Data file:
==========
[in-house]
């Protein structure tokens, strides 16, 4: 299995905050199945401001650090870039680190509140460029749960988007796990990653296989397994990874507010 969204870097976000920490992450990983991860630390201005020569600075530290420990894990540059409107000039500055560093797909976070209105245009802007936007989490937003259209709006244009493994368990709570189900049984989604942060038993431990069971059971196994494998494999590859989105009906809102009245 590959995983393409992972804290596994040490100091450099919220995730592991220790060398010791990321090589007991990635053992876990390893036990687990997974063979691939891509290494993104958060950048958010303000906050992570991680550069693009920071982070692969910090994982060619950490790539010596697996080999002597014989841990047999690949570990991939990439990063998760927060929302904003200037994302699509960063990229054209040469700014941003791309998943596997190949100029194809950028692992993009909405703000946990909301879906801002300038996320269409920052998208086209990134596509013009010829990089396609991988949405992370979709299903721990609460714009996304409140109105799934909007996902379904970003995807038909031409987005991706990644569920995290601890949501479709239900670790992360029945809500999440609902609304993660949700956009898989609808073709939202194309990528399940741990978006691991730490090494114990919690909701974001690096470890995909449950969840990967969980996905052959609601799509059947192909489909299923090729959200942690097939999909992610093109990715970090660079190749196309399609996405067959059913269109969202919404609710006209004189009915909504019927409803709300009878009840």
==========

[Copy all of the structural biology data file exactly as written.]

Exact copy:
[in-house]
């Protein structure tokens, strides 16, 4: 299995905050199945401001650090870039680190509140460029749960988007796990990653296989397994990874507010 969204870097976000920490992450990983991860630390201005020569600075530290420990894990540059409107000039500055560093797909976070209105245009802007936007989490937003259209709006244009493994368990709570189900049984989604942060038993431990069971059971196994494998494999590859989105009906809102009245 590959995983393409992972804290596994040490100091450099919220995730592991220790060398010791990321090589007991990635053992876990390893036990687990997974063979691939891509290494993104958060950048958010303000906050992570991680550069693009920071982070692969910090994982060619950490790539010596697996080999002597014989841990047999690949570990991939990439990063998760927060929302904003200037994302699509960063990229054209040469700014941003791309998943596997190949100029194809950028692992993009909405703000946990909301879906801002300038996320269409920052998208086209990134596509013009010829990089396609991988949405992370979709299903721990609460714009996304409140109105799934909007996902379904970003995807038909031409987005991706990644569920995290601890949501479709239900670790992360029945809500999440609902609304993660949700956009898989609808073709939202194309990528399940741990978006691991730490090494114990919690909701974001690096470890995909449950969840990967969980996905052959609601799509059947192909489909299923090729959200942690097939999909992610093109990715970090660079190749196309399609996405067959059913269109969202919404609710006209004189009915909504019927409803709300009878009840």